When he became a free agent this year, Crumpler found himself in contact with Belichick, who promised only that his role with the Patriots would be what he made of it; Crumpler respected the honesty.

But before he came to New England, there was something Crumpler had to do. Embarrassed by his weight and the condition he was in, he sought out trainer Mackie Shilstone and worked with him in New Orleans. Crumpler dropped a significant amount of weight, but he prefers not to specify how much.

“The training paid off and I walked into Foxborough confident I could help this team,’’ he said.

Crumpler clearly isn’t the pass catcher he once was; he averaged 45 receptions a season with Atlanta, and 53 catches during his Pro Bowl seasons (2003-06).

With the Titans having young tight ends when he arrived, Crumpler’s role began to change to more of a blocker; now, with the Patriots, he is almost exclusively a blocker.

“I think having these spread offenses extended my career because there’s not a lot of us that can block,’’ he said this month. “You don’t have a lot of 3-4 quality nose tackles, so Vince [Wilfork] is always going to have a job; you don’t have a lot of quality tight ends that can block. But you’ve got myriad pass-catchers now that are very good at what they do.’’

Crumpler misses being a bigger part of the pass game. But he still prepares as though he is, noting it’s hypocritical of him not to be ready when that is what he preaches to his teammates.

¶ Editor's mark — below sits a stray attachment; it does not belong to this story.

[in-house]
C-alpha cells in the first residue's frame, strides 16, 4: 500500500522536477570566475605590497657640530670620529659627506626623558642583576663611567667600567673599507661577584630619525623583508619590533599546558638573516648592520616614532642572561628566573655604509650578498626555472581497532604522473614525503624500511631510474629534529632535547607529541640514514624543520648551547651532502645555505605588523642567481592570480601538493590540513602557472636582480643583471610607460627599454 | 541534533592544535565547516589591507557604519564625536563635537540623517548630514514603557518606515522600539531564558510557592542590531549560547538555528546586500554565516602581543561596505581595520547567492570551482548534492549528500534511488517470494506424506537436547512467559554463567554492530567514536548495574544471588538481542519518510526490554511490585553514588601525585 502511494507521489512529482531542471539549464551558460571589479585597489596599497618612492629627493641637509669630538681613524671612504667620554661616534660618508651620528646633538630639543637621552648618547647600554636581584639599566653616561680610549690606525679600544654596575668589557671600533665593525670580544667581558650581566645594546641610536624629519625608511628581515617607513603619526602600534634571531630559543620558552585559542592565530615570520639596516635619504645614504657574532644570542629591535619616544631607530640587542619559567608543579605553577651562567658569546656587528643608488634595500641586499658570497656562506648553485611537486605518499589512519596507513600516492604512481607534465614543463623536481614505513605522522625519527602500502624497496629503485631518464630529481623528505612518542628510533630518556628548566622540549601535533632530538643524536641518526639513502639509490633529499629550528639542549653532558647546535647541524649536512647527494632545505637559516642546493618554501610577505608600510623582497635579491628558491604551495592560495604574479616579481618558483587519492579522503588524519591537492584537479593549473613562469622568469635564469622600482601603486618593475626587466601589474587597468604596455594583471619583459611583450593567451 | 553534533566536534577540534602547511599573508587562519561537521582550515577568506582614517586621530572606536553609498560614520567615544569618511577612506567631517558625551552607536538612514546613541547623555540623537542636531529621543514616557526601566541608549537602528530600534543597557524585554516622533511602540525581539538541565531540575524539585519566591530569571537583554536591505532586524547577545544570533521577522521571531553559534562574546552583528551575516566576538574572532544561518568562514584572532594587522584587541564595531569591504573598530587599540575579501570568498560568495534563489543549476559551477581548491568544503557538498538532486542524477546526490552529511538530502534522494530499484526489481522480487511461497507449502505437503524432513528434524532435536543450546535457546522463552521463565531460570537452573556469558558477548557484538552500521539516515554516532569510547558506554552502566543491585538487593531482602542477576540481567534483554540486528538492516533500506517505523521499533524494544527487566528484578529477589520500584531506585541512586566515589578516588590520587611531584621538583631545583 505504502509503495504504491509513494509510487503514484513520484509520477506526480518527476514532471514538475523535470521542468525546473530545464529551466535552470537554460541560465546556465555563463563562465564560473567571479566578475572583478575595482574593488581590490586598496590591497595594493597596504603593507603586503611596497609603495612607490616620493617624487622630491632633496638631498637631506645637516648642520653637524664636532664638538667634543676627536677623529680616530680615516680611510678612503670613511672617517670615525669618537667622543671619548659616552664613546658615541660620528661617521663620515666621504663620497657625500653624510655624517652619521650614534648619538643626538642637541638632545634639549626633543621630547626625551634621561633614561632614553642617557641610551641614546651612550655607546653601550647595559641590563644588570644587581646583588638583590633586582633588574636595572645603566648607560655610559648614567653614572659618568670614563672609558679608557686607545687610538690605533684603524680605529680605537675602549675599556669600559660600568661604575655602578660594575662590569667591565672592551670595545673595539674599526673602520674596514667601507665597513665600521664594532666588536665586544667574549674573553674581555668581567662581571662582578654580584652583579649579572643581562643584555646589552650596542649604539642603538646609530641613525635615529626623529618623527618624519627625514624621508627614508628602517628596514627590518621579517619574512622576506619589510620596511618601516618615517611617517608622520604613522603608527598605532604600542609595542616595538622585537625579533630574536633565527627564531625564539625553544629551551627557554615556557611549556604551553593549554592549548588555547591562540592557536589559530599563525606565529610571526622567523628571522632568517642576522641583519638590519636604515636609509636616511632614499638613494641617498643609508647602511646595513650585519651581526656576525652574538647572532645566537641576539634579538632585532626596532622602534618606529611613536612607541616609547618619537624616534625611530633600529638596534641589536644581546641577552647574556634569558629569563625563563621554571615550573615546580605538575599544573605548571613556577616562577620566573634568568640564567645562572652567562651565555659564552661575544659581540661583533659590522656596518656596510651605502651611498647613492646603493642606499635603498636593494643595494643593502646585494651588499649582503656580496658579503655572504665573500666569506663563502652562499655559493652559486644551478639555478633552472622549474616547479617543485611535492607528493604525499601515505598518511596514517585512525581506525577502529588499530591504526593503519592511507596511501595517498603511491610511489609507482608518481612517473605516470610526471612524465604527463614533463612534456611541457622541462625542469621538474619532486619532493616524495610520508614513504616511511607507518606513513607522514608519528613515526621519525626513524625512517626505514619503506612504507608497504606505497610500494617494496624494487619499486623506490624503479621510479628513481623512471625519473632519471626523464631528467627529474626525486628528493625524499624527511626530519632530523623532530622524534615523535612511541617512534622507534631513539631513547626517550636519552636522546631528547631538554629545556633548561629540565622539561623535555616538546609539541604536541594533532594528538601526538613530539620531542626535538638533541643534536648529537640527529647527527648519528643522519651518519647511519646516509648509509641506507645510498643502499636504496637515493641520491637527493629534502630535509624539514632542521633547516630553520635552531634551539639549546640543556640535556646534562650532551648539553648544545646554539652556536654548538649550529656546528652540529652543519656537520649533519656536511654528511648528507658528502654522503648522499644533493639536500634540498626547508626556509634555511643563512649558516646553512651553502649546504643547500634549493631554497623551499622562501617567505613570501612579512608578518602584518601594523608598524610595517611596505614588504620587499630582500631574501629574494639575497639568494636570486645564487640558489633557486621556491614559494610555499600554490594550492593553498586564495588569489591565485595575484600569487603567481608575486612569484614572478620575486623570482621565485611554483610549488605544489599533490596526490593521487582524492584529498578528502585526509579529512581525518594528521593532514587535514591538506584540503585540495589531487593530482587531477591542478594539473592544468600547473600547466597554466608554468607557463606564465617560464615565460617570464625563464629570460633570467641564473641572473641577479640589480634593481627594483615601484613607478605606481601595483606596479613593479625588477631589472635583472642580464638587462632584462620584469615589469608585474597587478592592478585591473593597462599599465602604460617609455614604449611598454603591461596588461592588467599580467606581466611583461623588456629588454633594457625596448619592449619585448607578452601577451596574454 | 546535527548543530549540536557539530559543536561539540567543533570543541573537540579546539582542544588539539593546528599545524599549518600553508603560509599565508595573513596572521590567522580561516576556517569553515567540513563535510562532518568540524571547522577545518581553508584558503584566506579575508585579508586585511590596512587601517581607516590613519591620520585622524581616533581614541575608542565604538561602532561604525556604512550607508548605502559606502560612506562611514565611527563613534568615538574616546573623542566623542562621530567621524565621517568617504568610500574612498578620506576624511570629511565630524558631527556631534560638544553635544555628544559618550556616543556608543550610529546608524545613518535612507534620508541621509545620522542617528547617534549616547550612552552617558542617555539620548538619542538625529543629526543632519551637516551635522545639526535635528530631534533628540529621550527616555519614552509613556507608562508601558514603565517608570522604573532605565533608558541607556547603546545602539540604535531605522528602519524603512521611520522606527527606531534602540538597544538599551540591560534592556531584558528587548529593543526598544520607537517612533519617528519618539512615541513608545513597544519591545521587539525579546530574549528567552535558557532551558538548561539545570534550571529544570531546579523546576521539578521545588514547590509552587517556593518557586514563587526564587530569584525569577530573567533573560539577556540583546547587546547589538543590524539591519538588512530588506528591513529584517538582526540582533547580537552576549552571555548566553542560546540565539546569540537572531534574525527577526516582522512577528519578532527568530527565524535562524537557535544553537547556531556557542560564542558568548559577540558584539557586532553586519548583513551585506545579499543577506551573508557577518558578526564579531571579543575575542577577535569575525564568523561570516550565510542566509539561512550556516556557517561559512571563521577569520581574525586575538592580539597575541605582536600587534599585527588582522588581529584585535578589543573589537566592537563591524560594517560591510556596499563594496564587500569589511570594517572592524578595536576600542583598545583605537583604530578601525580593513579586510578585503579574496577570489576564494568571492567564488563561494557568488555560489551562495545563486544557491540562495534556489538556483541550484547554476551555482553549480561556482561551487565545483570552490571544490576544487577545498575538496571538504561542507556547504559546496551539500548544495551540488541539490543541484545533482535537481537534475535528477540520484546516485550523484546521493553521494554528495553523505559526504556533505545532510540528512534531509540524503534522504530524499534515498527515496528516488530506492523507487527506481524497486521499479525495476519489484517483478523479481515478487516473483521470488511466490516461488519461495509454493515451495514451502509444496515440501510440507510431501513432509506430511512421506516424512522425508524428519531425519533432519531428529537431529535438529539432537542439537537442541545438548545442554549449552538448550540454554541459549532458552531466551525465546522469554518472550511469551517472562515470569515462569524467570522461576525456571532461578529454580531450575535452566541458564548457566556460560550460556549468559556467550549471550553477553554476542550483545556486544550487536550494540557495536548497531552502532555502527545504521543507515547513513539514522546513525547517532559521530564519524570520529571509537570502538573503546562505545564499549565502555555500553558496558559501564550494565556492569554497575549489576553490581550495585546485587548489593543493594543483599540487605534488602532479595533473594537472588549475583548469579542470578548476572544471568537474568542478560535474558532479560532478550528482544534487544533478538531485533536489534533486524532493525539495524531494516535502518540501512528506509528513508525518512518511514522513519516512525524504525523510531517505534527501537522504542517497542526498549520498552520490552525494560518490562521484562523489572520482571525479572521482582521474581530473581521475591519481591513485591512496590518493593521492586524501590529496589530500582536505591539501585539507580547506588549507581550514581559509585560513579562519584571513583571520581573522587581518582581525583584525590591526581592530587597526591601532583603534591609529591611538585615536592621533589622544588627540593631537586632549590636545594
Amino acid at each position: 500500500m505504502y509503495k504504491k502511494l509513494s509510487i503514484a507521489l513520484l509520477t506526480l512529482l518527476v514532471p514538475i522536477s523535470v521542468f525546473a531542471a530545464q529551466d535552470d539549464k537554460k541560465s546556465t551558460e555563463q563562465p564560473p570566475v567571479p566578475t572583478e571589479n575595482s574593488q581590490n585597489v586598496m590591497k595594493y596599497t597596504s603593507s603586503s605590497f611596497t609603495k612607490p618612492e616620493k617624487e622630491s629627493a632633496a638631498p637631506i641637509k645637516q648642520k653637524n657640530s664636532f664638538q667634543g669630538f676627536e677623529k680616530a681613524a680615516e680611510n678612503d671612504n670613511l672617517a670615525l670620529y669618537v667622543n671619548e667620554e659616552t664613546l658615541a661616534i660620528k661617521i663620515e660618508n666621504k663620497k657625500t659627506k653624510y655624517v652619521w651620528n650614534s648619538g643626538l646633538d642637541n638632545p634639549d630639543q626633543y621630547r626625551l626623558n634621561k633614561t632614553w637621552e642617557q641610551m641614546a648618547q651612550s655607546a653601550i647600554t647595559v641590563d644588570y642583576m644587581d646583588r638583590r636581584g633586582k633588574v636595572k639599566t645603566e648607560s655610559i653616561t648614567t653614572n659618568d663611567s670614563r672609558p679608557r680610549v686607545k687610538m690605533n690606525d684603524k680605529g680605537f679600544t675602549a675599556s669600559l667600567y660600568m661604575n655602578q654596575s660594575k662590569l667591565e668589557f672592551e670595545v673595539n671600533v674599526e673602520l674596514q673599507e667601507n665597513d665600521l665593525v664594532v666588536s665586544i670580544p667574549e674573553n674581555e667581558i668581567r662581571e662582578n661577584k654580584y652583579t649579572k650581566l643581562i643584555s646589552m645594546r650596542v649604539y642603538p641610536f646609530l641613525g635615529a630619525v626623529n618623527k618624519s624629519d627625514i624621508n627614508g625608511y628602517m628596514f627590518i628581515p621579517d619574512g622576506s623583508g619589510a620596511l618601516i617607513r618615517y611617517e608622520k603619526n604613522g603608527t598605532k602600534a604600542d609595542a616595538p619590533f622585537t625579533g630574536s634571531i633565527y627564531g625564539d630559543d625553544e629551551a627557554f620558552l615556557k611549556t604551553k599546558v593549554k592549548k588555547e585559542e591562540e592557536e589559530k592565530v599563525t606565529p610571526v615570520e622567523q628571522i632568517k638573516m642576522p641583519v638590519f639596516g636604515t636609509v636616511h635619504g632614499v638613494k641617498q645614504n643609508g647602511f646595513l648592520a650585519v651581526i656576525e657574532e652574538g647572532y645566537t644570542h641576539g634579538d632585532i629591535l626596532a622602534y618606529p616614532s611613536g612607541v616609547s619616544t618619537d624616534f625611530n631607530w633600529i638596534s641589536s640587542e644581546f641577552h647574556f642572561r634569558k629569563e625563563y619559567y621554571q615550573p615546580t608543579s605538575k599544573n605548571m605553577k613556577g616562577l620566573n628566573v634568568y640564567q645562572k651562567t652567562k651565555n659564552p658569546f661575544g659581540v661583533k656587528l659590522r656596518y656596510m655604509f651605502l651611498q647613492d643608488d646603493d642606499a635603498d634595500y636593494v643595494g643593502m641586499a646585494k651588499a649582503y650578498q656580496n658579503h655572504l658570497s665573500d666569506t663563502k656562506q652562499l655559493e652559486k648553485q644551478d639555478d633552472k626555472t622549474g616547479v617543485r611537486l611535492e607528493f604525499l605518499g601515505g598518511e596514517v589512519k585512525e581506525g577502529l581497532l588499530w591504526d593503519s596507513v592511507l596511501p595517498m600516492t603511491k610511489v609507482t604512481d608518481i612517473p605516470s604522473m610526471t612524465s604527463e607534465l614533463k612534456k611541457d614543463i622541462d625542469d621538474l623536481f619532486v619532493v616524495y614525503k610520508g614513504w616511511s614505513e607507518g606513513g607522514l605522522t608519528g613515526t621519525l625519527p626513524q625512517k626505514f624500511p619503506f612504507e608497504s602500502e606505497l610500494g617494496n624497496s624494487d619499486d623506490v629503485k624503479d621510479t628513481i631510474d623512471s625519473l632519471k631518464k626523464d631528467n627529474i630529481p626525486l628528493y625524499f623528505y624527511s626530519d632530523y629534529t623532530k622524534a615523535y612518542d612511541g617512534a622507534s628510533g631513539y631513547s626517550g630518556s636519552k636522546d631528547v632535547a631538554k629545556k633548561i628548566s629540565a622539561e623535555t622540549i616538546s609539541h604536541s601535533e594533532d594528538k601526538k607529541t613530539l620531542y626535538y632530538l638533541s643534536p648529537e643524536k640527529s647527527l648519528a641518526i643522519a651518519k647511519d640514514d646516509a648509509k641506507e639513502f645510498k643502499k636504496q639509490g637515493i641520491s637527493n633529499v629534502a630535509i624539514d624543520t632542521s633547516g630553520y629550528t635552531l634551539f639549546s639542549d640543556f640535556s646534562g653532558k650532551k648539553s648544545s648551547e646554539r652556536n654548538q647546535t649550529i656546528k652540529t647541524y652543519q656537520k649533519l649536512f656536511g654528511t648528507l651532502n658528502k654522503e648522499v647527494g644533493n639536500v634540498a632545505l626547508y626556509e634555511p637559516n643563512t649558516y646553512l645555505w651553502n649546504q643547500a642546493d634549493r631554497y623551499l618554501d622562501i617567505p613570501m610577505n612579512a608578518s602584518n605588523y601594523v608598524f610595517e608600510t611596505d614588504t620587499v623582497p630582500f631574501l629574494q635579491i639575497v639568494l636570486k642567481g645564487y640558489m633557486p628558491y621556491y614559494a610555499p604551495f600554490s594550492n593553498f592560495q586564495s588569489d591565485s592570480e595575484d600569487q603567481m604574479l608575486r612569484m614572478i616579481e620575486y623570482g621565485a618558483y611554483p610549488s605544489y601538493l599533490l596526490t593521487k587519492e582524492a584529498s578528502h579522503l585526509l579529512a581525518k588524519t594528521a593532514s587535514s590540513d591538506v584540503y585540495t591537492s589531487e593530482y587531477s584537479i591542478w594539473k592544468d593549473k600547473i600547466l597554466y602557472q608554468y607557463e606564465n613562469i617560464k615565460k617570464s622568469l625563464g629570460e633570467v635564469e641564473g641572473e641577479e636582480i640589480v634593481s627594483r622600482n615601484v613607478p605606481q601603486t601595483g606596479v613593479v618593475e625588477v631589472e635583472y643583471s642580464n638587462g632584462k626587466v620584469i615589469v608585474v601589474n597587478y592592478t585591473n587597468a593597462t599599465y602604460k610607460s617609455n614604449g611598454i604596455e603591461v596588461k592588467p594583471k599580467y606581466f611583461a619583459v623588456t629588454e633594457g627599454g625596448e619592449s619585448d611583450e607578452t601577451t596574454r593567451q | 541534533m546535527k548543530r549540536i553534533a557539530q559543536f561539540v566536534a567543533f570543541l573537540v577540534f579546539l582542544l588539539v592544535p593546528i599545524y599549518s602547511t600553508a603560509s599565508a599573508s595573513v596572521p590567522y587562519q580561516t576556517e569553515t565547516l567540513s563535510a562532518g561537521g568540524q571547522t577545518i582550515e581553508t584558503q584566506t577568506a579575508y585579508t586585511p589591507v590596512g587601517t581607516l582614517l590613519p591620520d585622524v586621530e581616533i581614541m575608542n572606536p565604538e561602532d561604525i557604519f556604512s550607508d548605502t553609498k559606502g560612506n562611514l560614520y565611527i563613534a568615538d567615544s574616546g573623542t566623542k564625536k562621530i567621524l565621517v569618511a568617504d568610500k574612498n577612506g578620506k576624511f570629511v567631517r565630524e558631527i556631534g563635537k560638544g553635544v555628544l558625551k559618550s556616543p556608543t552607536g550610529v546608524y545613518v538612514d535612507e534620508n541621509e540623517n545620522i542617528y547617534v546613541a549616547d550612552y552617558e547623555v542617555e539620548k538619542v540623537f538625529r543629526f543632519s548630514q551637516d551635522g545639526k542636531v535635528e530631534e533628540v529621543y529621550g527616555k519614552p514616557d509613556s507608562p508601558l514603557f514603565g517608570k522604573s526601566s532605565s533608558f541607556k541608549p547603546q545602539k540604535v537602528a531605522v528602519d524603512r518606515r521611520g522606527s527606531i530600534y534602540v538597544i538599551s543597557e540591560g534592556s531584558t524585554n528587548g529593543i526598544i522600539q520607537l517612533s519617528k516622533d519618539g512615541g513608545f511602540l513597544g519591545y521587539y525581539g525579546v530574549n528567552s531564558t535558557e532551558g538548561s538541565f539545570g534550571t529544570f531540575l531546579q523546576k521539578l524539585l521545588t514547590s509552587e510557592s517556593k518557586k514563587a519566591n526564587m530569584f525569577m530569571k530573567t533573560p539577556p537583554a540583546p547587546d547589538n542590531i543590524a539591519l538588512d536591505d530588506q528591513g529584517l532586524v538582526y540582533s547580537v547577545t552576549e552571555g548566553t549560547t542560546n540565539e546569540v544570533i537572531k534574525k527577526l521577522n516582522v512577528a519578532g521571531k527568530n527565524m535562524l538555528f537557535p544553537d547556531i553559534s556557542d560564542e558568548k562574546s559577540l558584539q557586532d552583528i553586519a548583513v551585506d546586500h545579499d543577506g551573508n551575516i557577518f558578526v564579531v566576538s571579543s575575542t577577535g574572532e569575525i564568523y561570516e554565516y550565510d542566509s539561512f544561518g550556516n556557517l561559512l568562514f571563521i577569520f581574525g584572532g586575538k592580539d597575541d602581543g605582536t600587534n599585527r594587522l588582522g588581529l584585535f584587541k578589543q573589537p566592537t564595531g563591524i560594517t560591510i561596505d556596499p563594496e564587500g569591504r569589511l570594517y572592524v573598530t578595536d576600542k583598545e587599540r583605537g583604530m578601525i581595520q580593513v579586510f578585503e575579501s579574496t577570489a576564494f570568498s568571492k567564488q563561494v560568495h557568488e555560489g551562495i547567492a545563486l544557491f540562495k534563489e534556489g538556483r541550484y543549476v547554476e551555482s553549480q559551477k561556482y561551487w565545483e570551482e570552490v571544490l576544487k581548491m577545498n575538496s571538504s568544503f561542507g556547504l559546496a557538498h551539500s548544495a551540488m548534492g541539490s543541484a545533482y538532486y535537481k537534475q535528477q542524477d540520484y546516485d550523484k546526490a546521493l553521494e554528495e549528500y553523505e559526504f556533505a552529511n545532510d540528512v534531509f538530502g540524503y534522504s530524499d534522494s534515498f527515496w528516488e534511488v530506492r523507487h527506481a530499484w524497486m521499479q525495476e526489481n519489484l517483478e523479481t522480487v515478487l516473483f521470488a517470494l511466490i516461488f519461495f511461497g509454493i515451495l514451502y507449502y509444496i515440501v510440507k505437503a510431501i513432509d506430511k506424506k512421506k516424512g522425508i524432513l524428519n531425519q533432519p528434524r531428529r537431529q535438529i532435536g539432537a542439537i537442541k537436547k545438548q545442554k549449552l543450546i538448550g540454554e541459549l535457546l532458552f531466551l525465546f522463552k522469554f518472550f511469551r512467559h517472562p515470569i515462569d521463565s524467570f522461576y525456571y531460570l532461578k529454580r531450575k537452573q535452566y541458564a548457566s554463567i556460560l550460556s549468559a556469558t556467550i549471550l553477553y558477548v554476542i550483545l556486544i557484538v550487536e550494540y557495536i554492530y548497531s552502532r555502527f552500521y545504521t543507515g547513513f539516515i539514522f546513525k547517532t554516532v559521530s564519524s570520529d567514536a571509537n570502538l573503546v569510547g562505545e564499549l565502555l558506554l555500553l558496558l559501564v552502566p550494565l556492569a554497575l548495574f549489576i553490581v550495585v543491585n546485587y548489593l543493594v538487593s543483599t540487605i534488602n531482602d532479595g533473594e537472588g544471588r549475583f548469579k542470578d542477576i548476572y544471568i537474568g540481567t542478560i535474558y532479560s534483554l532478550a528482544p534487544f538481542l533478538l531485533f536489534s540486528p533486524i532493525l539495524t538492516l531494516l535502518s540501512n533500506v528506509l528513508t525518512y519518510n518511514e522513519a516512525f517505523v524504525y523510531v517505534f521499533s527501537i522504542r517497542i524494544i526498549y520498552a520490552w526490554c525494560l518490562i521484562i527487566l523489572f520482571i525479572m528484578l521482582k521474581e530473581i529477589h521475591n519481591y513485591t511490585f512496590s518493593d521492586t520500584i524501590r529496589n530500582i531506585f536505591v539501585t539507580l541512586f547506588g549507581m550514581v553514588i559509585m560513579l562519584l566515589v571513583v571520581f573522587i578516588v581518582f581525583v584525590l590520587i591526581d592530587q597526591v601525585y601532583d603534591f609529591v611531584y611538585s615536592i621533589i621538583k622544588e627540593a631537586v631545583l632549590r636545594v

Crumpler was made a team captain a few weeks into the regular season, in part to take the place of Kevin Faulk, who was placed on injured reserve. There are others who have been with the team longer, but it was Crumpler who was chosen.

“It’s really just the kind of guy he is,’’ Brady said. “He comes into work every day, he’s here early, stays late, does his workouts, always does the right thing on the field, he’s always showing guidance to the two younger tight ends, he always corrects them — he’s kind of like a quasi-father to those two kids. Like, ‘OK, this is life in the NFL, this is how you’re going to do it.’ He’s got a lot of experience, run-blocking and pass-catching, and anything that we ask him to do he does it, he loves doing it, and he’s a huge addition to this team.’’

A month after signing Crumpler, New England selected Gronkowski in the second round of the draft and Hernandez in the fourth. The 10th-year player immediately began showing them the ins and outs of life as a professional football player.